The time period during which current is supplied to the electrodes 1 and 4 (from t0 to t1) is less than that during which the arc-discharge column 3 expands, as a result of supplying current to said electrodes, to a steady-state value corresponding to 500. 10-6 sec.

At the instant t1, when the arc-discharge column 3 has not yet expanded to the steady-state value, control pulses are applied from the pulse generator 14 via the control unit 15 to the control electrodes 16 of the thyristor switch 10, the latter operates shorting the output of the magnetic amplifier 8, thus cutting off the supply of current to the electrodes 1 and 4, which current is reduced by a value corresponding to line CD of FIG. 3.

As a result of said electrodes being de-energized at the instant t1 and the pilot-arc current flowing through the arc-discharge column 3 which has not yet had time to be compressed, which corresponds to point C1 of FIG. 4, the voltage across the arc-discharge column 3 drops (line C2 D2, FIG. 5). At the instant t1, the arc-discharge column starts to liberate heat to the surrounding medium, cools down and is compressed with its cross section being reduced, which corresponds to curve C1 K1 of FIG. 4, and the resistance of the arc-discharge column grows with a voltage being established there-across corresponding to the thermal equilibrium state, which is illustrated by curve D2 K2 of FIG. 5. The supply of current, corresponding to curve DK of FIG. 3, is ceased for a time period sufficient for the arc-discharge column 3 to return to its initial state.

At an instant t2, the pulse generator 14 stops sending control pulses to the thyristor switch 10. The switch 10 is thus brought to the "off" state and current is supplied again via the electrodes 1 and 4 to the already cooled arc-discharge column 3, which brings about an increased liberation of energy and, consequently, a higher concentration of heat in the discharge, as illustrated by FIGS. 3, 4 and 5. Then, the cycle is repeated.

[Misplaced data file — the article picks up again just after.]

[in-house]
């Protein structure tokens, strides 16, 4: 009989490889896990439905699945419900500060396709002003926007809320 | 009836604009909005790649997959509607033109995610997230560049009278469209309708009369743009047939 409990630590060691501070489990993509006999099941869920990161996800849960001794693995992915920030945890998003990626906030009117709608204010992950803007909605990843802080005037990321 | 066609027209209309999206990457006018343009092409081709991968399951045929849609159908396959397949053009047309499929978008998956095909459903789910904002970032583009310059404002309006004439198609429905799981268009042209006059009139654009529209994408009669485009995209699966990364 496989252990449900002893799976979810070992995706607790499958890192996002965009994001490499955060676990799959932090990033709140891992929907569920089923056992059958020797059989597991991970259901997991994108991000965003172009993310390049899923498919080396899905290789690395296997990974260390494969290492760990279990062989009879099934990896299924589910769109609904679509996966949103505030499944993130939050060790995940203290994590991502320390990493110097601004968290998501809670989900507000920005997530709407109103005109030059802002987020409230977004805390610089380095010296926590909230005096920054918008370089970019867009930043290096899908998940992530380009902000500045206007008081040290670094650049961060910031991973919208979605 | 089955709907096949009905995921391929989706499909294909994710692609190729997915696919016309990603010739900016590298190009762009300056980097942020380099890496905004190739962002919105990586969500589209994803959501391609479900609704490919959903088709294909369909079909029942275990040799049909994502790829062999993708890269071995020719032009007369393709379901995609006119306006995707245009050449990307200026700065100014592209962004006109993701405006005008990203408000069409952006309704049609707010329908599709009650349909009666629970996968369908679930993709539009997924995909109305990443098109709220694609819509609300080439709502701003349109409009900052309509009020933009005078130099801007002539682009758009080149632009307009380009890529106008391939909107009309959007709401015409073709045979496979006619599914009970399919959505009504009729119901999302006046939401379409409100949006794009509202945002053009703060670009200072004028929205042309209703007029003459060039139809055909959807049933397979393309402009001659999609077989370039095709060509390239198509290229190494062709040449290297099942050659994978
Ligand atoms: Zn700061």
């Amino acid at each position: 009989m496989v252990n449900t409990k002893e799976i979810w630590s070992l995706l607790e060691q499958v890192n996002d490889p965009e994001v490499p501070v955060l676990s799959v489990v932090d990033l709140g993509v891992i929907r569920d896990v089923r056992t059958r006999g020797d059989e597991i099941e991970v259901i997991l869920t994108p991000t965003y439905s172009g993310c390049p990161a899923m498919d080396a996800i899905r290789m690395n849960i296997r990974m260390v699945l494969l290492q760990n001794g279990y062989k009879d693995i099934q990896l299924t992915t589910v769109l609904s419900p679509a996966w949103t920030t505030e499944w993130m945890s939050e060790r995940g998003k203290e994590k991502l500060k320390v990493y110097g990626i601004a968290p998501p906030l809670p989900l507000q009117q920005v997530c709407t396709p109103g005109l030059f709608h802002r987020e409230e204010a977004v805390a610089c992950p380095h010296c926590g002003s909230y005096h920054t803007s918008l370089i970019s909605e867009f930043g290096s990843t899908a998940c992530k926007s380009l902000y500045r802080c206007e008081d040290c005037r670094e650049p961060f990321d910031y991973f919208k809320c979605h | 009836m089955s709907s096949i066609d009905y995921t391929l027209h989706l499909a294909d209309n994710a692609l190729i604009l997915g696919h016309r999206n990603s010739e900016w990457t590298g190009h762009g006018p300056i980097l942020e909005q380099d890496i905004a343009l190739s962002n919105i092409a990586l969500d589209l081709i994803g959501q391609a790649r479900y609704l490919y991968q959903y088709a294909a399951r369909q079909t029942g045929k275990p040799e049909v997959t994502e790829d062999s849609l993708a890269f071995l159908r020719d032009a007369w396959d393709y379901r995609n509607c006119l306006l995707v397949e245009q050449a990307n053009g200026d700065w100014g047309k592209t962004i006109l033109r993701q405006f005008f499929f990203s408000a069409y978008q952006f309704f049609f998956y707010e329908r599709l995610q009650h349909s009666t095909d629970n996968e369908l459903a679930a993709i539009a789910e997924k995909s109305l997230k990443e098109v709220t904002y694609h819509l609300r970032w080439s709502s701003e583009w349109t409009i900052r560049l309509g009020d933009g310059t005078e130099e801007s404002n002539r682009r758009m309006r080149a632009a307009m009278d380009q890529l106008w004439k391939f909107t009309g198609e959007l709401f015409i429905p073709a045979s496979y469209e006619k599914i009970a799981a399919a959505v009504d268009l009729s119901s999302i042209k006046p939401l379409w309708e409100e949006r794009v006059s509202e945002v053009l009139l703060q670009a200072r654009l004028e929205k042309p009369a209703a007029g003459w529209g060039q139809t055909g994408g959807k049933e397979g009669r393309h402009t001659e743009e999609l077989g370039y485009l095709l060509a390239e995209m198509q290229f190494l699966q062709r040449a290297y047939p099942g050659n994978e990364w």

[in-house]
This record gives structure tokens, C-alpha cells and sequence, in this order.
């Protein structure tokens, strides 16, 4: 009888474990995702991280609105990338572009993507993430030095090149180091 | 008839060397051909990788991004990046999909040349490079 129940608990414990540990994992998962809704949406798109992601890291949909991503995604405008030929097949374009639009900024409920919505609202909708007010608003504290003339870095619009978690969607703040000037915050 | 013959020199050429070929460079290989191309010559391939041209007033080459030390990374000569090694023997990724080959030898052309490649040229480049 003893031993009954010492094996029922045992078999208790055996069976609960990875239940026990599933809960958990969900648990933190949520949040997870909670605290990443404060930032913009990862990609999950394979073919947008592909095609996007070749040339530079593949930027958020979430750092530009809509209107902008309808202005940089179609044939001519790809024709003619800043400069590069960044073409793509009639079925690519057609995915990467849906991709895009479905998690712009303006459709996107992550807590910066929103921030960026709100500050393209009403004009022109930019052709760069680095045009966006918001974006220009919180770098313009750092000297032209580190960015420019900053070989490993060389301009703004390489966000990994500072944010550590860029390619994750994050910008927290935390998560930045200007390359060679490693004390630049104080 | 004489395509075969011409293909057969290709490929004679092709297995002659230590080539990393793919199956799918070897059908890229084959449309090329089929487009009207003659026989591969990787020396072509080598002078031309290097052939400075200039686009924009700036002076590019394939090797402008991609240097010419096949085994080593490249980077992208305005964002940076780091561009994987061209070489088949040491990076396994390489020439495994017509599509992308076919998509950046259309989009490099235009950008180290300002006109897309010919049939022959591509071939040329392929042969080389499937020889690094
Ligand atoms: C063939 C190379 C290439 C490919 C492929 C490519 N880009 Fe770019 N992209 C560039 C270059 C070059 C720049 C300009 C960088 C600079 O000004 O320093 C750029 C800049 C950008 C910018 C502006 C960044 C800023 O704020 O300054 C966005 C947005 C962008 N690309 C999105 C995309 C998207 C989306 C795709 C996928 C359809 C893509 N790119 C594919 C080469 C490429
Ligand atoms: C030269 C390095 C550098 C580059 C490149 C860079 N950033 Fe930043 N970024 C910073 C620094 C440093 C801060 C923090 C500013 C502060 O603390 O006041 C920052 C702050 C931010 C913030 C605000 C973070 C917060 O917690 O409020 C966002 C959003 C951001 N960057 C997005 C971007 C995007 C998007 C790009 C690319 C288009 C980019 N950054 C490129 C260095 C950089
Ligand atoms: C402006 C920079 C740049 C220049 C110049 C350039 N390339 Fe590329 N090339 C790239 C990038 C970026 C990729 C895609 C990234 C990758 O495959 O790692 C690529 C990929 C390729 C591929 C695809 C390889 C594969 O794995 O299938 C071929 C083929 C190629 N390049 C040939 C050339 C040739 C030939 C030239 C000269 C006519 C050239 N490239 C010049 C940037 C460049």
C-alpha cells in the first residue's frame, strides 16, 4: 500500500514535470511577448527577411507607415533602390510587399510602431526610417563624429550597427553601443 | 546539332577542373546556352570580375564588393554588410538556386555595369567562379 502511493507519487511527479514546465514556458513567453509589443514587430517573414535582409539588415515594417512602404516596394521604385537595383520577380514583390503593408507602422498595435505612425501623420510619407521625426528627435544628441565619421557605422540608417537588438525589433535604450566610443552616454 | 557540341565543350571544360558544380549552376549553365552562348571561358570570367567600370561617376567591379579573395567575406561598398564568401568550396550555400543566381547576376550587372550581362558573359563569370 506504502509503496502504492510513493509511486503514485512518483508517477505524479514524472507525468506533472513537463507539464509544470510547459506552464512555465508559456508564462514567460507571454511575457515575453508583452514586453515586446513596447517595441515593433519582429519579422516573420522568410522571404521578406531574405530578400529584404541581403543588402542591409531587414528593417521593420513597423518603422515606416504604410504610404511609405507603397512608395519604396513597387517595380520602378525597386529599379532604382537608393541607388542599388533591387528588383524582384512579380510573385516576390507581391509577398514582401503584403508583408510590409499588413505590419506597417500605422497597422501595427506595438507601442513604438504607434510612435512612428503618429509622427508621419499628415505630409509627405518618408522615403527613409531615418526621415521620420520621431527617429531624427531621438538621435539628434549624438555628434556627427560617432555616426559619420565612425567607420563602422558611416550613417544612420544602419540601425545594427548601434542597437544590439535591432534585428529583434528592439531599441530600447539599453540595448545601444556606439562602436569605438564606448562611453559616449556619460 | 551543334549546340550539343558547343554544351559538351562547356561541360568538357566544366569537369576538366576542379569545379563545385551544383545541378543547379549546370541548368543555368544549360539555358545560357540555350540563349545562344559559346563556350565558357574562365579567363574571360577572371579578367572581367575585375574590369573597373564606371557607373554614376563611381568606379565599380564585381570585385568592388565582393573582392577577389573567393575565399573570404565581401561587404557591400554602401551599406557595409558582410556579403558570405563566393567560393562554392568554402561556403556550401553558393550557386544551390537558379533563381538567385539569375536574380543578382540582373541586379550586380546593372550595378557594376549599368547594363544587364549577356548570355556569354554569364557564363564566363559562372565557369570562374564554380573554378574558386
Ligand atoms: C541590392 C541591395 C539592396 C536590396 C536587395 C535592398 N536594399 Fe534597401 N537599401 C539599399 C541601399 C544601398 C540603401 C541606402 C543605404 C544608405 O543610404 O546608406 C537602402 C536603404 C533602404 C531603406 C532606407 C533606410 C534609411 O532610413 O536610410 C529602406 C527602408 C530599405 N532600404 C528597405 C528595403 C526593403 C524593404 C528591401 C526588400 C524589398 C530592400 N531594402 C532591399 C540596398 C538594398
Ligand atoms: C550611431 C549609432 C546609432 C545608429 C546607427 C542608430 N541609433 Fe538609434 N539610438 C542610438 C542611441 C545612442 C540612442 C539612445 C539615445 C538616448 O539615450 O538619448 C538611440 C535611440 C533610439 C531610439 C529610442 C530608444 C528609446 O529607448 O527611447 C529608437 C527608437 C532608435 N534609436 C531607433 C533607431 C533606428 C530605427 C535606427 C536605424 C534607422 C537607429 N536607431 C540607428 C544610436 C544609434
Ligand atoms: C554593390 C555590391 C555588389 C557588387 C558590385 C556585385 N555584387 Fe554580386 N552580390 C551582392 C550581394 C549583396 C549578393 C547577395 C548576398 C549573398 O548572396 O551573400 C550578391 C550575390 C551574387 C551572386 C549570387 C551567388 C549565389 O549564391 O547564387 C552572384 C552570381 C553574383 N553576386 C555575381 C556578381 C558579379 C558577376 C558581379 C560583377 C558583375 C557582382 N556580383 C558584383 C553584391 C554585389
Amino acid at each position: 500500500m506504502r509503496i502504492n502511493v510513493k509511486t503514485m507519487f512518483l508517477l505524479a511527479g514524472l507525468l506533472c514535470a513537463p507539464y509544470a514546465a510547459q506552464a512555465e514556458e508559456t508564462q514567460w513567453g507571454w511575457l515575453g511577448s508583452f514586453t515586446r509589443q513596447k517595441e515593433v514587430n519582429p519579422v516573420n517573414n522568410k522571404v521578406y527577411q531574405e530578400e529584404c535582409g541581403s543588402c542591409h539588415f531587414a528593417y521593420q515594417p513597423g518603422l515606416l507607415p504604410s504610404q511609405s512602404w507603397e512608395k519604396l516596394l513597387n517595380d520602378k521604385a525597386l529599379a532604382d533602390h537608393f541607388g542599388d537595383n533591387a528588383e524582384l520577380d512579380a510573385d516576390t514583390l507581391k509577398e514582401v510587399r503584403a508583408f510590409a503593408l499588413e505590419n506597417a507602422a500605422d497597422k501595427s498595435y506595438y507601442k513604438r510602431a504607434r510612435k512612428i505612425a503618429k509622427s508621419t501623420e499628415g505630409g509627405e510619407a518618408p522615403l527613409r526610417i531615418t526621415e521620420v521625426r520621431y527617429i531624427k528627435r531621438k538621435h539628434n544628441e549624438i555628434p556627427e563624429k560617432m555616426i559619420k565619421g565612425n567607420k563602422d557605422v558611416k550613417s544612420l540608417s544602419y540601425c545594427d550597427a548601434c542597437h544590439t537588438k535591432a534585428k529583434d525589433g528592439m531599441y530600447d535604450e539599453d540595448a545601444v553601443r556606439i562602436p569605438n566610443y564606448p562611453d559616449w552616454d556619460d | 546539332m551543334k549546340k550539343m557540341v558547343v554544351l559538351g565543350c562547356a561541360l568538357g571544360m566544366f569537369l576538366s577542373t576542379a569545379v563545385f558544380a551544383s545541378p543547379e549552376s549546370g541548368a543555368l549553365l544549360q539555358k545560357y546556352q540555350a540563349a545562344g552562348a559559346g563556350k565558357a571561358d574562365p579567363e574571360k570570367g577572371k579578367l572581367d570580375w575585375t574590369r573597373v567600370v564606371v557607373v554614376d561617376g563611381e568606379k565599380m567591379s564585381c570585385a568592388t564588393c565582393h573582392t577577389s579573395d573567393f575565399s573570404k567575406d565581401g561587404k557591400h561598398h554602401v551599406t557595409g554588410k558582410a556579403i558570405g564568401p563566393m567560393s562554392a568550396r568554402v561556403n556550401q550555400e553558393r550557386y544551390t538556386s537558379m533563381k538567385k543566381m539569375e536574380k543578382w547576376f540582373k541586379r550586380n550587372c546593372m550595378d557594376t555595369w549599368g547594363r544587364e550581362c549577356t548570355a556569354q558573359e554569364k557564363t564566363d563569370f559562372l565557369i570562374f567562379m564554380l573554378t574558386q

As this takes place, the time ratio between the current pulse spacing and the duration of a pulse is chosen equal to no less than 5.

Thus, supplying current pulses to the arc-discharge column 3 results in an expansion of the latter when current is fed thereto and narrowing thereof when current discontinues.

When current pulses are fed to the arc-discharge column 3 with the time period during which current is supplied thereto being less then that during which the arc-discharge column 3 expands and with the interval between pulses being sufficient for the arc-discharge column 3 to return to its initial state, transient processes in the arc discharge are still under way, and the whole amount of the electric energy is liberated in the arc-discharge column 3 which has not yet had time to expand. Therewith, the current density in the arc discharge, hence the heat concentration therein, increases. The effect of heat concentration in an arc discharge is attained, according to the present invention, without using any additional means and solely due to feeding the arc discharge with current pulses of particular duration and intervals therebetween.

Comparative analysis has been performed of electric arc discharges with square current pulses having an amplitude of 200 A being supplied thereto, the time ratio between their spacing and the duration of a pulse being equal to 8.5, and the duration of each pulse being equal to 120. 10-6 and 120. 10-3 sec.

It has been revealed that the power density in an arc used in welding with pulses having a duration of 120. 10-6 sec. is 2.43 times higher than with pulses having a duration of 120. 10-3 sec.

Thus, experimental data indicate that welding with current pulses the duration whereof is less than the arc-discharge column expansion time results in a higher power density in the arc-discharge column and, consequently, in a higher heat concentration therein without using any mechanical devices and additional means for forming a gas stream for cooling the arc-discharge column.

Increasing heat concentration in an arc discharge by the proposed method can be advantageously used in a number of technological processes. For example, in arc welding of metals, this method will permit the welding of refractory materials keeping, at the same time, the total heating of the welded article within reasonable limits. When used in plasma generating devices, the method of the present invention may provide for an additional increase in temperature.

Modern research methods allow an engineer working on the application of arc discharges in research or industry to determine the time of a transient occurring during striking an arc in each particular case depending on the composition of the arc atmosphere and construction of the plasmatron and thereby find an optimum pulse duration for each particular technological process.

It should be borne in mind that the embodiment of the present invention as disclosed above with reference to the accompanying drawings is only exemplary and preferable, for a number of other embodiments are possible as regards the shape, size and arrangement of individual components of the system. The components described above and illustrated in the drawings can be replaced by other, similar ones and their arrangement may be different provided all these variations remain within the scope of the present invention as set forth in the claims.